By Iñigo ‘Naughty’ Zenicazelaya
AFTER numerous columns in this very space, offering sound advice and some viable options for the Bahamas, and all Bahamians in regards to the legalisation and decriminalisation of marijuana and the construction of the Marijuana Bill.
I can honestly say I am thoroughly disappointed in what I’ve seen floating around as the alleged “leaked” version of the proposed Marijuana Bill.
It is lacking severely!!
The alleged “leaked” bill closes off the industrial, religious and recreational uses of marijuana and only concentrates on the medicinal purposes and the special interest groups attached.
Expungement of criminal records for simple possession of marijuana was also presented initially but wasn’t addressed at all in the “leaked” bill.
The Bahamas National Commission on Marijuana recommended that marijuana should be legalised as a sacrament for the Rastafarian community and other groups that practice the use of marijuana, especially as a religious sacrament.
The commission further recommended that such groups be allowed to cultivate cannabis for sacramental use in zoned or regulated areas.
Sadly, the leaked bill does not address these recommendations.
Point blank, it does not allow people to possess marijuana for religious purposes.
My good brethren, the royal ambassador for the Ethiopian African Black International Congress, Rithmond McKinney, high priest of the local Rastafarian Bobo Shanti Tribe, raised points of contention with the proposed law changes.
“With the present government about to table the new Medical Cannabis Bill 2021, the injustices our communities have faced for over 50 years still exist. We are bluntly trampled on by this unclear repressive bill that’s not designed to benefit not just the Rastafarian community, but the wider Bahamas.”
McKinney has long called for and lobbied publicly for the Rastafarian community to be a part of the marijuana industry when it finally becomes legal.
Citing that Rastafarians have suffered the most because of their open religious usage of marijuana.
McKinney also stated that he remains disappointed by the government’s delay in bringing the proposed bill to Parliament and the lack of movement on amendments to the Dangerous Drugs Act 2021, that would allow for Rastafarians to freely smoke marijuana as a religious sacrament.
The Bahamas National Commission on Marijuana recommended decriminalising possession of up to one ounce of marijuana but did not recommend a penalty for being caught with that amount.
In the “leaked” bill, it would remain illegal to possess any amount of marijuana for non-medical purposes in The Bahamas, if the draft legislation passes Parliament and is enacted.
However, people caught with two ounces or less of the substance would be given a notice similar to what traffic violators receive when they commit offences.
They would not be arrested or detained.
According to the draft bill, people would have 30 days from the date of their notice to pay their penalty to the Public Treasury in New Providence or in Grand Bahama or to any Magistrate’s Court or Administrator’s Office on other islands.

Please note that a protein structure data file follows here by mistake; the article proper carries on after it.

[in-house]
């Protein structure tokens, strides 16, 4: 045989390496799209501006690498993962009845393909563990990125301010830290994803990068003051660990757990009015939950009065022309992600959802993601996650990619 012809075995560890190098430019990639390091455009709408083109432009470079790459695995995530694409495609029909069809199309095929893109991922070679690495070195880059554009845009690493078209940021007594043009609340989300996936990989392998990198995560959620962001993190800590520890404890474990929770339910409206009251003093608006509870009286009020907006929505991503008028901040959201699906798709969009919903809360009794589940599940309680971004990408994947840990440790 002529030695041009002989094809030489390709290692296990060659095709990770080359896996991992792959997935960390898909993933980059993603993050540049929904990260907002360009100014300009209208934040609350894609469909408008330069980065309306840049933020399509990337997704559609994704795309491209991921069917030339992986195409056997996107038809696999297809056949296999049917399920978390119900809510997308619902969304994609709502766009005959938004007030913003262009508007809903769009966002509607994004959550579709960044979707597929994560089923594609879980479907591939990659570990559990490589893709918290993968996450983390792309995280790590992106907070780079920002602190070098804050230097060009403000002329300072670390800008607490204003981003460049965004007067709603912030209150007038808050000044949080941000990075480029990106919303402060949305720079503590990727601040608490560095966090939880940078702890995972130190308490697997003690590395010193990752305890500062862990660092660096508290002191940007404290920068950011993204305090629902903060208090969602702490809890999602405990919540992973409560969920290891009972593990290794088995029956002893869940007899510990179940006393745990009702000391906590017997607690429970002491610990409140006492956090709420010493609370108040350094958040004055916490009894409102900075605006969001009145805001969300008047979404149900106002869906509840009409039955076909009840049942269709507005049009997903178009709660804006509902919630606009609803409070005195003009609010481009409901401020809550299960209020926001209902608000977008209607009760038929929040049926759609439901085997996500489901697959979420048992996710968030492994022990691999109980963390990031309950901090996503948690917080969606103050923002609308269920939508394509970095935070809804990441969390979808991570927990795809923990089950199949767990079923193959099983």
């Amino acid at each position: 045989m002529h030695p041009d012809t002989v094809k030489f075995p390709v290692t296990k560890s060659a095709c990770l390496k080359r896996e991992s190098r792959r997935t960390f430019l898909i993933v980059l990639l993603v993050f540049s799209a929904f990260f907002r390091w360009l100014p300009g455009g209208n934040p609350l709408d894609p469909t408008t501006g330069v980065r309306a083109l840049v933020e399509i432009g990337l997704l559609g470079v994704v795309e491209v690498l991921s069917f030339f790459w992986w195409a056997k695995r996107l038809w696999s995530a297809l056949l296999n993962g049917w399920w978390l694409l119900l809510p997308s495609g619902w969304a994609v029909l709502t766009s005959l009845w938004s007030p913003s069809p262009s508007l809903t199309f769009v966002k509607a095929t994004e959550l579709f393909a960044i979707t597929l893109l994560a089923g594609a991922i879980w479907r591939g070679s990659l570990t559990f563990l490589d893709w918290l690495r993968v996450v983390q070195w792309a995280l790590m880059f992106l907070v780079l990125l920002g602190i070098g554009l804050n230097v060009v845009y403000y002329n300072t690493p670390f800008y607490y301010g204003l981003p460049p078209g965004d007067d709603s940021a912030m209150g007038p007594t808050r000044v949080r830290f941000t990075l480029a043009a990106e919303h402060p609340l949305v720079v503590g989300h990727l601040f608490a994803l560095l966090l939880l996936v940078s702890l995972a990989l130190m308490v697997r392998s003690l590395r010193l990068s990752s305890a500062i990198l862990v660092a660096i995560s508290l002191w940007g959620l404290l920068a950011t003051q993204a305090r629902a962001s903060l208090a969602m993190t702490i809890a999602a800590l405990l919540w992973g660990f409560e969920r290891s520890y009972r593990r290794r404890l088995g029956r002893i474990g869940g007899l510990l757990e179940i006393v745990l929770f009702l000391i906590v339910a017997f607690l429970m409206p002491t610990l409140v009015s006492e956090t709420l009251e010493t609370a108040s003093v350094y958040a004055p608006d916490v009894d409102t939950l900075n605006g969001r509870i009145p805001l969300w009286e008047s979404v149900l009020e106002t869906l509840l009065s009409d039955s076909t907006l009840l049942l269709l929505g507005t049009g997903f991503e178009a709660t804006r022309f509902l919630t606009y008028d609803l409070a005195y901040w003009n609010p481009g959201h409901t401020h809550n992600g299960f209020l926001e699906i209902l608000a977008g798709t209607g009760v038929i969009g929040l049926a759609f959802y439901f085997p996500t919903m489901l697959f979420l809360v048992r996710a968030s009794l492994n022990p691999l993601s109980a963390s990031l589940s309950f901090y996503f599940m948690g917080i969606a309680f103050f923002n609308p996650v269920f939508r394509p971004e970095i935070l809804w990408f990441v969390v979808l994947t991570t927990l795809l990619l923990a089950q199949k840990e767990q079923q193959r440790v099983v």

My other good friend Mr Renaldo Cartwright, the founder of Marijuana Bahamas, said that a $500 fine for possession of two ounces of marijuana or less would be “ridiculous”.
“It disenfranchises people who are poor,” he said.
“They don’t have any money to pay the fine. And why are we giving Bahamians fines for a joint or two?”
“They are trying to make it seem like they are doing us a favour by saying it isn’t an arrestable offence, but I feel like it doesn’t make a difference.”
Mr Cartwright also criticised the fact that the Bill does not allow people to cultivate small amounts of cannabis plants at their place of residence for non-medical purposes as is allowed in some countries in the region that have decriminalised possession of small amounts of marijuana, including Jamaica, Trinidad and Tobago and Dominica.
I agree with Mr Cartwright on this, the maximum fine in St Vincent and the Grenadines for having two ounces of cannabis or less is $185.
While the fine in Jamaica is a paltry $5.
Some Caribbean countries offer no penalties for possessing specified amounts of marijuana.
Not to be forgotten Mr Terry Miller, chairman of the Bahamas Cannabis Research Institute (BACARI), told Tribune Business that the proposed Medicinal Cannabis Bill 2021 also failed to speak specifically to industrial hemp and was instead focused almost exclusively on medical marijuana.
“One of the things not circulated in the media was anything about industrial hemp, because what was reported almost seems to speak to industrial hemp, but it steps a little bit out of that area.”
Industrial hemp cultivation has been one of BACARI’s main goals, with Mr Miller praising the value in commercialising industrial hemp a billion dollar industry globally due to its multiple uses from clothing to medicine and paper production to name a few.
Ironically, the Marijuana Bill is full of inconsistencies, eerily similarly to the present administration.
All this time wasted “politicking” about the Marijuana Bill and this is the best this administration and the Bahamas National Commission on Marijuana could come up with?
Sadly, if one really dissects the “leaked” Bill it appears to be yet another lucrative industry, earmarked for “special interests groups” once again!
The “haves” will continue to have while the “have nots’’ will continue to have nothing, without any real chance of ever getting any skin in the game.
The Marijuana Bill, like this current administration, seems to be slowly going up in smoke!